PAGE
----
Module 04a: Syntax (grammars, ASTs, and parsers)

  • Write your team names here:

  • You may again choose whoever you want to start as the driver. Write your choice here:


  • Be sure that your module loads into GHCi with no errors before turning it in.
  • Write in complete sentences, with capital letters and punctuation. Presentation matters!

Some examples

Example 1

<mirror> ::= '.'
           | 'L' <mirror> 'R'

Example strings that match <mirror>:


Example strings that do not match <mirror>:


Example 2

<tree> ::= '#'
         | '(' <tree> ')'
         | '(' <tree> <tree> ')'

Example strings that match <tree>:


Example strings that do not match <tree>:


Example 3

<digit>   ::= '0' | '1' | '2' | '3' | '4' | '5' | '6' | '7' | '8' | '9'
<natural> ::= <digit> | <digit> <natural>
<integer> ::= <natural> | '-' <natural>

Example strings that match <integer>:


Example strings that do not match <integer>:

  • For each of <mirror>, <tree>, and <integer>, give three more examples of strings that match, and three more examples that do not match.

  • What does | mean? (Note for this question and the next: this is not Haskell syntax! Just say what you think these notations mean based on the examples above.)

  • What is the difference between something in single quotes (like ’*’) and something in angle brackets (like <tree>)?

The things in single quotes are usually called terminals, and the things in brackets are called nonterminals. These sorts of definitions are known as (context-free) grammars, written in Backus-Naur Form or Backus Normal Form (BNF), named for John Backus and Peter Naur.

  • In what context was BNF first developed?

  • What else are John Backus and Peter Naur known for?

Now, back to your regularly scheduled grammars…

  • Does <natural> match the empty string ""? Why or why not?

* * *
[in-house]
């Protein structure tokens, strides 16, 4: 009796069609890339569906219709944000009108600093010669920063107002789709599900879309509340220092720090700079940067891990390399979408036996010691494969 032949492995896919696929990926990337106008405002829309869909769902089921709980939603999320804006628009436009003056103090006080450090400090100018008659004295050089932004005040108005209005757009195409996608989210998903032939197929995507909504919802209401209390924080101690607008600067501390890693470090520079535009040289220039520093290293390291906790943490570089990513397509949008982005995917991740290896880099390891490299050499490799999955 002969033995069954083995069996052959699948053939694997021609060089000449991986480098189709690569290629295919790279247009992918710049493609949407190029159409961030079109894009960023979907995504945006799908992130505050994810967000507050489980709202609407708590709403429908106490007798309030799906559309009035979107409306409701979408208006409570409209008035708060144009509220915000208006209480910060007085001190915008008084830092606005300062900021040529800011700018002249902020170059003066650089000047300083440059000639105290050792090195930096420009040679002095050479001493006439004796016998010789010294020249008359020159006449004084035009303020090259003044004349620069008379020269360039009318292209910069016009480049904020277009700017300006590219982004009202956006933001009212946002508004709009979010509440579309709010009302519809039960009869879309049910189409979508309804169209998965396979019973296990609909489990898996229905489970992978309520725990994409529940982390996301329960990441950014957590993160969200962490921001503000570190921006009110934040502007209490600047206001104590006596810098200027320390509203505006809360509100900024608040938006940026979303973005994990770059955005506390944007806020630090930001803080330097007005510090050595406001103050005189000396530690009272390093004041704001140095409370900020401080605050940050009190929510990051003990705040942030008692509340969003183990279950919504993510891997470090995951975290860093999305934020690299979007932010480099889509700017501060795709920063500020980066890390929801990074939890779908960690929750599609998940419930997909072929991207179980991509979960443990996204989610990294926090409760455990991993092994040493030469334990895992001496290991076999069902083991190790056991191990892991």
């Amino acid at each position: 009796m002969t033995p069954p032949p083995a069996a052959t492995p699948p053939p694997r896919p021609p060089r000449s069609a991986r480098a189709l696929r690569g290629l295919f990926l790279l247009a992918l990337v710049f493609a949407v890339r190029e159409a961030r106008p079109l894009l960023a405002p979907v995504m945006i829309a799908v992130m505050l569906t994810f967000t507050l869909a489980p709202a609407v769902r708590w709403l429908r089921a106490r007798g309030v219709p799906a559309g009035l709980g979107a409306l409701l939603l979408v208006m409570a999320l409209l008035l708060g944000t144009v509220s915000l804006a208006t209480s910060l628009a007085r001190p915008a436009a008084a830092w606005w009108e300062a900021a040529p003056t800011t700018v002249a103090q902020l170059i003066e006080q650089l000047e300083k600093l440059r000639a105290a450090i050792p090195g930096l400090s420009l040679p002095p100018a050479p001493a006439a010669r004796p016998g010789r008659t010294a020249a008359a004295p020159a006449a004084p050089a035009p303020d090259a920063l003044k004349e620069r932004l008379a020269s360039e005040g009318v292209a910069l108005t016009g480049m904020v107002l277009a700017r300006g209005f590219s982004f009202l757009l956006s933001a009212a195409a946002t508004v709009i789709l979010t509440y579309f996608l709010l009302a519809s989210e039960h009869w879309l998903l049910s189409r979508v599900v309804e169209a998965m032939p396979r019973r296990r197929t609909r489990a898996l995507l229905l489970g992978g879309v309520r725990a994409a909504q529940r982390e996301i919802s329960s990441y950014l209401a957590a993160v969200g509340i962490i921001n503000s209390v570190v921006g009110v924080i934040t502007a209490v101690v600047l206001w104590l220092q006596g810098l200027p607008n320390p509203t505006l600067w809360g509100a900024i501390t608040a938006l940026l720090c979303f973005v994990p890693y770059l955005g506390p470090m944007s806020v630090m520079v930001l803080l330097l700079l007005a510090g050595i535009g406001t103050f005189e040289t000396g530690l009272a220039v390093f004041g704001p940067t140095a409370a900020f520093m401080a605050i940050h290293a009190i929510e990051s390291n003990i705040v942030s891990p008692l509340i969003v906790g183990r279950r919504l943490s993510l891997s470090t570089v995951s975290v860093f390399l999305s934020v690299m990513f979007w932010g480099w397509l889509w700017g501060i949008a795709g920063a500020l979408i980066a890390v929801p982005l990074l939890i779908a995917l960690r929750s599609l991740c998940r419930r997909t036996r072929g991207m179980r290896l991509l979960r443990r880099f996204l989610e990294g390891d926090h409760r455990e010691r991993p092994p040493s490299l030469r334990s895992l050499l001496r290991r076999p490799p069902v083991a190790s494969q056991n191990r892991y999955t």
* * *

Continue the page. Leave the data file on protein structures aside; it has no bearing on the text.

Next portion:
• An alternative, equivalent way to define <natural> is as follows:

      <natural> ::= <digit>+

    Given that this is equivalent to the original definition, what do you think + means?

Technically this sort of + notation was not included in the original form of BNF, but it is a common extension.

  • <natural> ::= <digit>* would match all the same strings as <digit>+, but also matches the empty string. What do you think * means in this context?

  • Describe how to modify the definition of <natural> so it does not allow unnecessary leading zeroes. That is, "203" should still match but "0023" should not; however, "0" should still be a valid <natural>. If you wish, you can also introduce more definitions or modify definitions besides <natural>.

  • Write down a grammar (as concisely as possible) that matches all these strings:


    …but does not match any of these strings:


Mirror, mirror

  • ROTATE ROLES and write the name of the new driver here:
  • Write down three different example values of type Mirror.

  • Try calling prettyMirror on your example Mirror values above, and record the results.

  • For this language, how are the concrete syntax (represented by the grammar <mirror>) and abstract syntax (represented by the data type Mirror) different?

  • Try calling parseMirror on five different example inputs. An example input can be any String. Try to pick a variety of examples that show the range of behavior of parseMirror. Record the results here.

  • Describe the behavior of parseMirror. Your answer should refer to the grammar <mirror>.

  • Why does parseMirror return a (Mirror, String) pair instead of just a Mirror? (Hint: if you are not sure, try writing a function parseMirror2 :: String -> Mirror which behaves the same as parseMirror but does not return the extra String.)

  • Modify parseMirror so that it has type String -> Maybe (Mirror, String) and never crashes. Instead of crashing on inputs that do not match <mirror>, it should return Nothing. Call your modified function parseMirrorSafe and write it below.